In the great majority of animal taxa, males do not participate in parental care, but substantial paternal care is common across avian species. We examined male and female incubation contributions in House Sparrows (Passer domesticus), quantifying the incubation behavior of free-living, individually color-banded parents during 47 nesting cycles. We also measured the relative warmth of male and female incubation surfaces. Females spent more time incubating than their male partners, and female time incubating served as the best single predictor for hatching success. Considered alone, male time incubating correlated negatively with hatching success, but that effect was nullified when female incubation was taken into account. Females had warmer abdomens than males, a difference that may reflect greater development of brood patch and effectiveness of incubation in that sex. Here, male badge size was not demonstrably associated with either male or female incubation patterns or hatching success.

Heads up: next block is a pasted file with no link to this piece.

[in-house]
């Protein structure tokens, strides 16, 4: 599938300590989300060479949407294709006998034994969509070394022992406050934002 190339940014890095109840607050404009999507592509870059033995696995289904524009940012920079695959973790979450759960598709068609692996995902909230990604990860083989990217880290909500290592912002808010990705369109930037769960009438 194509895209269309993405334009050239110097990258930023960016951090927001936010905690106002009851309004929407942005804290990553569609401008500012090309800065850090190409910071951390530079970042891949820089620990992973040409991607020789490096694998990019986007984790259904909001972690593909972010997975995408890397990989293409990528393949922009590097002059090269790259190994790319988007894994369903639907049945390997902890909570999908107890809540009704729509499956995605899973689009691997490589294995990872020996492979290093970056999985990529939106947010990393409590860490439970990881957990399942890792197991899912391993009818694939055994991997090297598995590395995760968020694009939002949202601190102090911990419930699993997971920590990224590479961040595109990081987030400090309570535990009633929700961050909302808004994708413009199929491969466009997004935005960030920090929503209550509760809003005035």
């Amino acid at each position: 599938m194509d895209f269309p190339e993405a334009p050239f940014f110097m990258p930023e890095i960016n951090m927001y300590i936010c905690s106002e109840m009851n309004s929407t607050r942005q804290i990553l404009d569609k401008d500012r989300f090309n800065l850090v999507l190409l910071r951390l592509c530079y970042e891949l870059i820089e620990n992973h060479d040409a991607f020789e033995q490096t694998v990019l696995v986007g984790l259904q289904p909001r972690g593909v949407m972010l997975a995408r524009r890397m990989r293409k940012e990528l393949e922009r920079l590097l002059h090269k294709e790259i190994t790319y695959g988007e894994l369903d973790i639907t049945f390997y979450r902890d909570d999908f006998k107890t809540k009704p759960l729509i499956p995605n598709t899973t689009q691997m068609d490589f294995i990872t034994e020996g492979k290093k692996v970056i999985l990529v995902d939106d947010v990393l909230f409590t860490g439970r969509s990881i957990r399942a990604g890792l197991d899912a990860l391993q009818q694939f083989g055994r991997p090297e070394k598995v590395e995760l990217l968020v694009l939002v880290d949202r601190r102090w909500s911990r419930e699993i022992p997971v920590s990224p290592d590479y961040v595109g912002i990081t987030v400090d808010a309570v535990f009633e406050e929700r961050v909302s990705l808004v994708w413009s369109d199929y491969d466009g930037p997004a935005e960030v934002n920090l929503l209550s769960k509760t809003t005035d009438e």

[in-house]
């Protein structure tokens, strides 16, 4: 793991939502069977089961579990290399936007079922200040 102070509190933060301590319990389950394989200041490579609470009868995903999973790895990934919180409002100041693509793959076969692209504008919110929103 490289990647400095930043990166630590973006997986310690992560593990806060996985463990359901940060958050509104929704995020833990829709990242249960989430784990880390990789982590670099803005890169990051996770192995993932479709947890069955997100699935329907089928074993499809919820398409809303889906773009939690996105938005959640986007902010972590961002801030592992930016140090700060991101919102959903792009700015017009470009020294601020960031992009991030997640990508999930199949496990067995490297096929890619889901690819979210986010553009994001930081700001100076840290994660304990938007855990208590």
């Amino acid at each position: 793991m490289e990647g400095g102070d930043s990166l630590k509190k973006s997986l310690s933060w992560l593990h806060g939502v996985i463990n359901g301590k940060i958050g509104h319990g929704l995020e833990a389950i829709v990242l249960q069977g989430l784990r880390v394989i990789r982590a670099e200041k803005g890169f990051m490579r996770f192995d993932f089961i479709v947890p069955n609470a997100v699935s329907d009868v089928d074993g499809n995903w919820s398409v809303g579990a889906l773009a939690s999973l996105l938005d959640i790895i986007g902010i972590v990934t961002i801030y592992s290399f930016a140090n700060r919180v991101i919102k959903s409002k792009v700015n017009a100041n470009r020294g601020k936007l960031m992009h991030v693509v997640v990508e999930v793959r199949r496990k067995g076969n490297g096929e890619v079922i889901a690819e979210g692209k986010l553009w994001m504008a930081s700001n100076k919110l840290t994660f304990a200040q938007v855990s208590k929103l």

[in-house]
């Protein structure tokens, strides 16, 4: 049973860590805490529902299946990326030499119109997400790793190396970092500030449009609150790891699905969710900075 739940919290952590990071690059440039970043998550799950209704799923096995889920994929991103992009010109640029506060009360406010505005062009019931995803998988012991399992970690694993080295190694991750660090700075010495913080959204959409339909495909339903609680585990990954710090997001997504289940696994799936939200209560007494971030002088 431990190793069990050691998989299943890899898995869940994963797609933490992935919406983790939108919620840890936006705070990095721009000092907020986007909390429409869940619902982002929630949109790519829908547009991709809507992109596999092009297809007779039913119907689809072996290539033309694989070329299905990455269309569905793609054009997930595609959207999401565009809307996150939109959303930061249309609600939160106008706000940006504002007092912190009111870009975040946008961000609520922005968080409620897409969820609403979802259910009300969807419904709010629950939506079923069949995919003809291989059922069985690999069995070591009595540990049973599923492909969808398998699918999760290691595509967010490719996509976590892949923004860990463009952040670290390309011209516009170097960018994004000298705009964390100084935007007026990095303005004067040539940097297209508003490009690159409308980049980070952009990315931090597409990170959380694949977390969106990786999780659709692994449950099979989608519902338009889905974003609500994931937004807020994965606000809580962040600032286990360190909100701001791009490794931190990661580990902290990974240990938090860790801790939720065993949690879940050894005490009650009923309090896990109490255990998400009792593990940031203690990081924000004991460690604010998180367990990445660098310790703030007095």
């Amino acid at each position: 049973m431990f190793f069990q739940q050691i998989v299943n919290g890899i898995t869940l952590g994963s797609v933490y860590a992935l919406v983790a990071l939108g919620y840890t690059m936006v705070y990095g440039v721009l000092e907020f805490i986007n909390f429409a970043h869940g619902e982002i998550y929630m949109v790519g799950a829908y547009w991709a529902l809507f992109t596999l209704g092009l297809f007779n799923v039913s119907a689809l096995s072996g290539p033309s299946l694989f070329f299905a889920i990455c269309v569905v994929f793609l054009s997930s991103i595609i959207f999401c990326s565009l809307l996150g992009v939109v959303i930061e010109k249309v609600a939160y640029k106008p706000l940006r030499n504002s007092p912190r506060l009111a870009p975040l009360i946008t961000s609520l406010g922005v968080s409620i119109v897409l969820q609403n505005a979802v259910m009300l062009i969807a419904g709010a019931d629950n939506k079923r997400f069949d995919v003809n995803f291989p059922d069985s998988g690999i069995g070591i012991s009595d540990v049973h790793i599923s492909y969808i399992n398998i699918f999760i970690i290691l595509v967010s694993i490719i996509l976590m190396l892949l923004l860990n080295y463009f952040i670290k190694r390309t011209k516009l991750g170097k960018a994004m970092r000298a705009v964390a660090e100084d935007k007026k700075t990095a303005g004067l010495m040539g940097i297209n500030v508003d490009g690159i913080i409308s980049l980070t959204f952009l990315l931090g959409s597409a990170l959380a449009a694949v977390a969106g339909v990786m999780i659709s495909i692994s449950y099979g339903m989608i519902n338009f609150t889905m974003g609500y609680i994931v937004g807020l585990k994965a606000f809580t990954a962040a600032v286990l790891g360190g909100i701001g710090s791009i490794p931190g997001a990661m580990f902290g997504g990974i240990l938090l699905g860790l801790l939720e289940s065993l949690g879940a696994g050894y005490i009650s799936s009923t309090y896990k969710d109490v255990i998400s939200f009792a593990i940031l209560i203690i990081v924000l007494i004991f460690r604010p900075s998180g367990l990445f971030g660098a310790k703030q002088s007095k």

División de Labores: Incubación y Cuidado por Ambos Progenitores en Passer domesticus